On February 9, 2018, in vacating and remanding parts of an obviousness decision, the Federal Circuit found that the Patent Trial and Appeal Board (“PTAB” or “the Board”) erred in parts of its analysis of motivation, teaching away, and commercial success in cancelling all claims of Polaris’ U.S. Pat. No. 8,596,405 (“the ’405 patent”) in Polaris Indus., Inc. v. Arctic Cat, Inc. Polaris appealed, alleging various errors in claim construction, analysis of motivation and teaching away, and consideration of commercial success.
Rival all-terrain vehicle (ATV) maker Artic Cat has been involved in proceedings against Polaris in federal district courts as well as in inter partes review (“IPR”) proceedings. The PTAB found all thirty-eight claims of the ’405 patent unpatentable as obvious in IPR2014-01427 (“1427 decision”) over one set of prior art references, but not unpatentable over another set of references in IPR2014-01428 (“1428 decision”). The Federal Circuit affirmed the PTAB’s findings in part and vacated the PTAB’s obviousness determination as to claims 17–19, 34, and 36–38, and remanded for further proceedings.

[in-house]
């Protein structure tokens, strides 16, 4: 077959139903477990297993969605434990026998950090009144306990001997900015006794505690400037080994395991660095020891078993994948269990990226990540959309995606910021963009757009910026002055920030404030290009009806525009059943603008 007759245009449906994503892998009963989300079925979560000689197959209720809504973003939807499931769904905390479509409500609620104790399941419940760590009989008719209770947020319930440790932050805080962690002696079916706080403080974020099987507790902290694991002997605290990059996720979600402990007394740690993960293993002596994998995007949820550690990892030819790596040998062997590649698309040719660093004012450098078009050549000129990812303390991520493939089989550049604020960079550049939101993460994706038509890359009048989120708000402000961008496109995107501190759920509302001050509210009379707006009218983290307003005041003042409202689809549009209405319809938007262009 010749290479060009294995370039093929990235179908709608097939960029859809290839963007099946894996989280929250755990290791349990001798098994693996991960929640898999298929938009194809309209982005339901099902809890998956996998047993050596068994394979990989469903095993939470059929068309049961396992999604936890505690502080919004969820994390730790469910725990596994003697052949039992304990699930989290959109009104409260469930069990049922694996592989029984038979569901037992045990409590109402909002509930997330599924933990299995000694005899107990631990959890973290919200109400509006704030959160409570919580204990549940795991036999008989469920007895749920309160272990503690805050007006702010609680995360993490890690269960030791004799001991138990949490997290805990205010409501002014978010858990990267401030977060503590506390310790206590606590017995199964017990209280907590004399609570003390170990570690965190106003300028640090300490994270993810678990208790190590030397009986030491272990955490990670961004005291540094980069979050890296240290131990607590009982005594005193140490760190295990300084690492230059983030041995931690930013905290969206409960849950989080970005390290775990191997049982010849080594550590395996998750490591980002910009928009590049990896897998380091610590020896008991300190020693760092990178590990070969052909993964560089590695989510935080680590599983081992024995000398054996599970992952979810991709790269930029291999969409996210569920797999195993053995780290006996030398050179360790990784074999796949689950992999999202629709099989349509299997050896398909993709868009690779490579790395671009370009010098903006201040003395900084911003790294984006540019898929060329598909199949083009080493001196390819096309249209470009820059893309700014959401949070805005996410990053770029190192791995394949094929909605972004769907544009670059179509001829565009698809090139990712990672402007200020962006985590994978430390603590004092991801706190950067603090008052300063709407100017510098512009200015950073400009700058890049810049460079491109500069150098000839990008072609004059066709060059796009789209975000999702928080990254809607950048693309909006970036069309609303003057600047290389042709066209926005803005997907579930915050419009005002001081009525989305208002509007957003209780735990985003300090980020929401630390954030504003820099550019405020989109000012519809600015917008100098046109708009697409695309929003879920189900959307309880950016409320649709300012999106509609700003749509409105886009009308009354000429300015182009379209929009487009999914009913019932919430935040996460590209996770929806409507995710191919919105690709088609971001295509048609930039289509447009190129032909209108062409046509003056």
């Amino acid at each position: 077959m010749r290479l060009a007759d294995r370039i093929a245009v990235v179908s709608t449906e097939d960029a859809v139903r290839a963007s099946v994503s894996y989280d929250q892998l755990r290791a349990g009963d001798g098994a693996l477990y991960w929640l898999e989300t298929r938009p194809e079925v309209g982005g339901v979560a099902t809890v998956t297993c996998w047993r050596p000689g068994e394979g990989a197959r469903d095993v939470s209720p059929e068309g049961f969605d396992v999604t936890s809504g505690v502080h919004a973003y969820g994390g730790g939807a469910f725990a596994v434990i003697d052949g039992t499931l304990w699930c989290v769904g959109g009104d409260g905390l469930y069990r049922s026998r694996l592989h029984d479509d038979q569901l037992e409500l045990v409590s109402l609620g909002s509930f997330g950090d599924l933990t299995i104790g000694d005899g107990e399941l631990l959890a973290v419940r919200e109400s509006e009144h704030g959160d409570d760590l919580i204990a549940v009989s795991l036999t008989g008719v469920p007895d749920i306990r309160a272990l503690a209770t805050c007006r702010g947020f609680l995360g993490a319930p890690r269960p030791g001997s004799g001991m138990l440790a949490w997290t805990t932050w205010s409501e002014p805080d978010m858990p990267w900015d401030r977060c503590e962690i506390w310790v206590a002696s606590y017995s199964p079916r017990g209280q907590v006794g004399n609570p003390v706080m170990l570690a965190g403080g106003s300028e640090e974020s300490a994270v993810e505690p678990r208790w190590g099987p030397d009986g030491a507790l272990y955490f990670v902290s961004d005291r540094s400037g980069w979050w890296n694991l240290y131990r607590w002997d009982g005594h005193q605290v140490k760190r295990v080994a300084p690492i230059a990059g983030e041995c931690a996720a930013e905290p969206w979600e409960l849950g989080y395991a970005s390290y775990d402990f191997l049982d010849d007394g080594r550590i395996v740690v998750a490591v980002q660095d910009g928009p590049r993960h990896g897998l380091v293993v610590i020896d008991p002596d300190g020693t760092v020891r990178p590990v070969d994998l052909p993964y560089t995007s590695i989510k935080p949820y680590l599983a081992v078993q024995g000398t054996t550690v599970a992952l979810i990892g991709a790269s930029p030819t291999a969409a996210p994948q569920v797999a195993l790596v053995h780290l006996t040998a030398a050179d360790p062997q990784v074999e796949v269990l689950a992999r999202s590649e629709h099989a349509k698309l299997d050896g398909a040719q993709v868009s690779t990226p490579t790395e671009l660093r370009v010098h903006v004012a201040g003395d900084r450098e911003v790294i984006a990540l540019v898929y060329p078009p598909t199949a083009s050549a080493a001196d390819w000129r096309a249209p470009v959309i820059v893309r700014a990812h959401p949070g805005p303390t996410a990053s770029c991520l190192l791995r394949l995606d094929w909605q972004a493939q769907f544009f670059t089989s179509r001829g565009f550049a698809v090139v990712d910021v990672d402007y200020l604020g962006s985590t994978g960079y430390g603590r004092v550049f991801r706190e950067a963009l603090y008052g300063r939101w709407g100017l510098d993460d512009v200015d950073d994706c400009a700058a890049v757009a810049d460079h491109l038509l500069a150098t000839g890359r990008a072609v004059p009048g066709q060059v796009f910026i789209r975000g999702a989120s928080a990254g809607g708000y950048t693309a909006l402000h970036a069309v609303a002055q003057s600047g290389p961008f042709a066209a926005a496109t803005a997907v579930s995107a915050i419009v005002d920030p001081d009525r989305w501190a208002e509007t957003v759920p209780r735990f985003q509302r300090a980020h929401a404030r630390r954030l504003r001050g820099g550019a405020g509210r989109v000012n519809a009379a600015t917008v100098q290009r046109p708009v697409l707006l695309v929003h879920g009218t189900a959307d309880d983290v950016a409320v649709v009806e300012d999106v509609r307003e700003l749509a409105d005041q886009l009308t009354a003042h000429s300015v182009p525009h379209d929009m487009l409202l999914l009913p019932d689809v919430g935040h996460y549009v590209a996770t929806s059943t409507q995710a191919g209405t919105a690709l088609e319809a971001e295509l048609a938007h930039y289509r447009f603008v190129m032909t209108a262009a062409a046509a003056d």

Polaris attacked the 1427 decision on three grounds. First, it argued that the obviousness finding for claims 15–19 was predicated on an improper claim construction or was too cursory. Second, it argued that the Board relied on impermissible hindsight in combining features of the prior art references, failing to articulate a valid motivation to combine these references, and applying a “subjective preferences” analysis that finds no basis in Federal Circuit precedent. Finally, it contended that the Board erred in rejecting the undisputed evidence that Polaris introduced regarding the commercial success of its RZR vehicles that purportedly embody claims 34 and 36–38.